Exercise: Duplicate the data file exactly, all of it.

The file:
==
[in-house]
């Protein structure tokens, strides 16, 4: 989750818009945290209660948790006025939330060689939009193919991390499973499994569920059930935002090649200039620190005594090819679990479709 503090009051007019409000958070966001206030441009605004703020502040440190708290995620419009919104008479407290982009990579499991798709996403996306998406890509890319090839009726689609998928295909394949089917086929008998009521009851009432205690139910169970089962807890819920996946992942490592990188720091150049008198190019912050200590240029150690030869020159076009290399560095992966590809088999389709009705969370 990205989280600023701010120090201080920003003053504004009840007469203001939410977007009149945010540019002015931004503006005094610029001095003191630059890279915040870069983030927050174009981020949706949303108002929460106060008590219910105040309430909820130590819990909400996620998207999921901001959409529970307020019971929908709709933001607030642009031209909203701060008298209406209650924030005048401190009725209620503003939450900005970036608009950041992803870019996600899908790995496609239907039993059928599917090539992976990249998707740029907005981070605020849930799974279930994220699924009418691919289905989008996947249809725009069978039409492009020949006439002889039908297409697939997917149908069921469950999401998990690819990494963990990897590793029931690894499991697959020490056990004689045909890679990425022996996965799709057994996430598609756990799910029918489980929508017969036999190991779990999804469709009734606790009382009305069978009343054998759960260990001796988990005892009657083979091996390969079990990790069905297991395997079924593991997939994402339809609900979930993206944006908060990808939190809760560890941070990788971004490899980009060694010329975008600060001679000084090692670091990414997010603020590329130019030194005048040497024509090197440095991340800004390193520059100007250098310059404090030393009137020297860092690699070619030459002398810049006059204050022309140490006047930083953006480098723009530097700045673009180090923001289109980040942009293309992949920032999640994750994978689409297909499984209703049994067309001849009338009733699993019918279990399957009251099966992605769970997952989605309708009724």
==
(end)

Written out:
[in-house]
């Protein structure tokens, strides 16, 4: 989750818009945290209660948790006025939330060689939009193919991390499973499994569920059930935002090649200039620190005594090819679990479709 503090009051007019409000958070966001206030441009605004703020502040440190708290995620419009919104008479407290982009990579499991798709996403996306998406890509890319090839009726689609998928295909394949089917086929008998009521009851009432205690139910169970089962807890819920996946992942490592990188720091150049008198190019912050200590240029150690030869020159076009290399560095992966590809088999389709009705969370 990205989280600023701010120090201080920003003053504004009840007469203001939410977007009149945010540019002015931004503006005094610029001095003191630059890279915040870069983030927050174009981020949706949303108002929460106060008590219910105040309430909820130590819990909400996620998207999921901001959409529970307020019971929908709709933001607030642009031209909203701060008298209406209650924030005048401190009725209620503003939450900005970036608009950041992803870019996600899908790995496609239907039993059928599917090539992976990249998707740029907005981070605020849930799974279930994220699924009418691919289905989008996947249809725009069978039409492009020949006439002889039908297409697939997917149908069921469950999401998990690819990494963990990897590793029931690894499991697959020490056990004689045909890679990425022996996965799709057994996430598609756990799910029918489980929508017969036999190991779990999804469709009734606790009382009305069978009343054998759960260990001796988990005892009657083979091996390969079990990790069905297991395997079924593991997939994402339809609900979930993206944006908060990808939190809760560890941070990788971004490899980009060694010329975008600060001679000084090692670091990414997010603020590329130019030194005048040497024509090197440095991340800004390193520059100007250098310059404090030393009137020297860092690699070619030459002398810049006059204050022309140490006047930083953006480098723009530097700045673009180090923001289109980040942009293309992949920032999640994750994978689409297909499984209703049994067309001849009338009733699993019918279990399957009251099966992605769970997952989605309708009724």